Sections of Article 12 of the draft Bill mandate that all forms of demonstrations must be devoid of political affiliations and will only be considered legal following the approval of the Supreme Committee. If ratified, the law will empower the Supreme Committee to approve any relations or forms of cooperation including participation at conferences, seminars, signing of agreements and contracts between Iranian civil society organisations and international NGOs.

We believe that by attempting to ensure that the activities of NGOs are placed under the control of the security apparatus the Bill in its current form will pose a major threat to independent civil society in Iran. If not thoroughly reviewed, Article 6 in particular will provide military and strategic oversight and control over the activities of civil society organisations and practically restricts NGOs from interactions with international organisations including United Nations agencies.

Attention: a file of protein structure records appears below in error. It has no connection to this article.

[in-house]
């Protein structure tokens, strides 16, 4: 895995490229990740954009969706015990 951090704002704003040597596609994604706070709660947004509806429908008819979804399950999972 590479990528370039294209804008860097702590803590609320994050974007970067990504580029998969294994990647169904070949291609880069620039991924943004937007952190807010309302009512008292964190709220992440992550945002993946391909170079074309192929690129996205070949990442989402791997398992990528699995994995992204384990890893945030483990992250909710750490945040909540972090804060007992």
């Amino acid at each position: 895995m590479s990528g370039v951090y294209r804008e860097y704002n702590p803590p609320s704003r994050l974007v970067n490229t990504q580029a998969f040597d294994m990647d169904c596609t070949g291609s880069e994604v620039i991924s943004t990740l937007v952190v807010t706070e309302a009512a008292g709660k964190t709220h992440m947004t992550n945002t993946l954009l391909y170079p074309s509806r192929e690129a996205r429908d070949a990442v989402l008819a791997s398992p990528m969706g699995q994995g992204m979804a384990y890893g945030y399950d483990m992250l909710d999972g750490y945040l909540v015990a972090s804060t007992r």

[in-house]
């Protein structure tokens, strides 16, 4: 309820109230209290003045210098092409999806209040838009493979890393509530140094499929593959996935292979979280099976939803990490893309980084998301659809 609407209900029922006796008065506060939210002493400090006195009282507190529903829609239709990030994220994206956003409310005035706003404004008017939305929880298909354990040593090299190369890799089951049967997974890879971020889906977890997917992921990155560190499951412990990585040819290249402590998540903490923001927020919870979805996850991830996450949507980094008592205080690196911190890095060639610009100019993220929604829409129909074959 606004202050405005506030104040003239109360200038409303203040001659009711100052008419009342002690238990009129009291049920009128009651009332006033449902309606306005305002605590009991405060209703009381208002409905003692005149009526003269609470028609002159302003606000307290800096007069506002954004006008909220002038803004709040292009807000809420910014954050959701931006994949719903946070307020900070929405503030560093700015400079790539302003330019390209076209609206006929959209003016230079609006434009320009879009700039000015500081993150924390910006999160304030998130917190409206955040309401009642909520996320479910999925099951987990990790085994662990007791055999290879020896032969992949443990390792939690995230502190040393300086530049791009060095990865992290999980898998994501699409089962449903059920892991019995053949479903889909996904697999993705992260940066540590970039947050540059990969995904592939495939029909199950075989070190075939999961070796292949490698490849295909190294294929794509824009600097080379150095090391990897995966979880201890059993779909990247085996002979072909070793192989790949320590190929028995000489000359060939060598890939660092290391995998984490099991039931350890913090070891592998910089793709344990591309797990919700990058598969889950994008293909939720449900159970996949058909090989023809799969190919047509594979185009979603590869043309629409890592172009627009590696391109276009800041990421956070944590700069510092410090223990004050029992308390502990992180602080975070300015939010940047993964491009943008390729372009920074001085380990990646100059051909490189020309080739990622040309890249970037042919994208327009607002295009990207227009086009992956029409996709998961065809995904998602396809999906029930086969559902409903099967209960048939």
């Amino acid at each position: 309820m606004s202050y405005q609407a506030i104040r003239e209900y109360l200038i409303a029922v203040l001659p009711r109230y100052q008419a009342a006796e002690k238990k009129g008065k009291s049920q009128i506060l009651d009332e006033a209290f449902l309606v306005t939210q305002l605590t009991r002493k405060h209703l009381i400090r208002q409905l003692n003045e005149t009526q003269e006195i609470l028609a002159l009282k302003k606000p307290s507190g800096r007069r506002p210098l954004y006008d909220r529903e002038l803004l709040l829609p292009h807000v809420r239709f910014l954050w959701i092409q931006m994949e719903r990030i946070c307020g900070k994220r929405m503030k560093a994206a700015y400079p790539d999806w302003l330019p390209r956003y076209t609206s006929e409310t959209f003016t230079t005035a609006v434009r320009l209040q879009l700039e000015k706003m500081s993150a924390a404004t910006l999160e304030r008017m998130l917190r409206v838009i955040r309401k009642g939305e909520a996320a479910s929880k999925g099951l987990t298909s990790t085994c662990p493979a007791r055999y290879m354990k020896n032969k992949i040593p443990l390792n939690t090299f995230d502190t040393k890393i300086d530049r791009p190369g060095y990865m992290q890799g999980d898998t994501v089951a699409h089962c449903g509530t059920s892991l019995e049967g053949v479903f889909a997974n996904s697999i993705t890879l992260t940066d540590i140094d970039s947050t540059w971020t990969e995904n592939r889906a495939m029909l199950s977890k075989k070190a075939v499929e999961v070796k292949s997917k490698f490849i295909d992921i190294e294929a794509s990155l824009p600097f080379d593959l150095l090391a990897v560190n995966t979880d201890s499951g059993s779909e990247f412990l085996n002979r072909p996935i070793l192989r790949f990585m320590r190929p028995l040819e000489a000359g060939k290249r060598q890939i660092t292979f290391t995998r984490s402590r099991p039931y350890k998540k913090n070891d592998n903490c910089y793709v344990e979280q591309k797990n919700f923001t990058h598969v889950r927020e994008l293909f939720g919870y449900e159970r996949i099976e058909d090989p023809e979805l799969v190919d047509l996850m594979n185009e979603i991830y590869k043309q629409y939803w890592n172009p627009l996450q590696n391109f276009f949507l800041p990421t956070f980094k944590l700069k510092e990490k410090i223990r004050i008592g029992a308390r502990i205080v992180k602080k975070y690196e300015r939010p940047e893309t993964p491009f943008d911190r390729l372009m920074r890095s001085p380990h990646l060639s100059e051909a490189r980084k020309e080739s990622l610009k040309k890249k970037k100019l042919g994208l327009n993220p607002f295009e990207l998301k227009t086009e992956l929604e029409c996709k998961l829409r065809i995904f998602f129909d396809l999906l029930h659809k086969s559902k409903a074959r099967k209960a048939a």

Your Excellency, laws pertaining to civil society should be enabling of their activities and provide a conducive environment for them to operate. We request that the Establishment and Supervision of NGOs Bill be reviewed to reflect this.

Please do not hesitate to get in touch with us if you need further information in respect of best practices with regard to NGO laws.

Sincerely

Ingrid Srinath

Open Letter to president of Venezuela regarding the proposed International Cooperation Bill

Presidente de la República
S.E. Hugo Chávez Frías
Palacio de Miraflores, Caracas,
Venezuela
Fax:+58.212.806 3698
E-mail: This email address is being protected from spambots. You need JavaScript enabled to view it.
 
Your Excellency,
 
Re: Proposed International Cooperation Bill
 
I write as the Secretary General of CIVICUS: World Alliance for Citizen Participation, an international alliance of civil society with members and partners in over a hundred countries. CIVICUS works to strengthen civil society and citizen action throughout the world.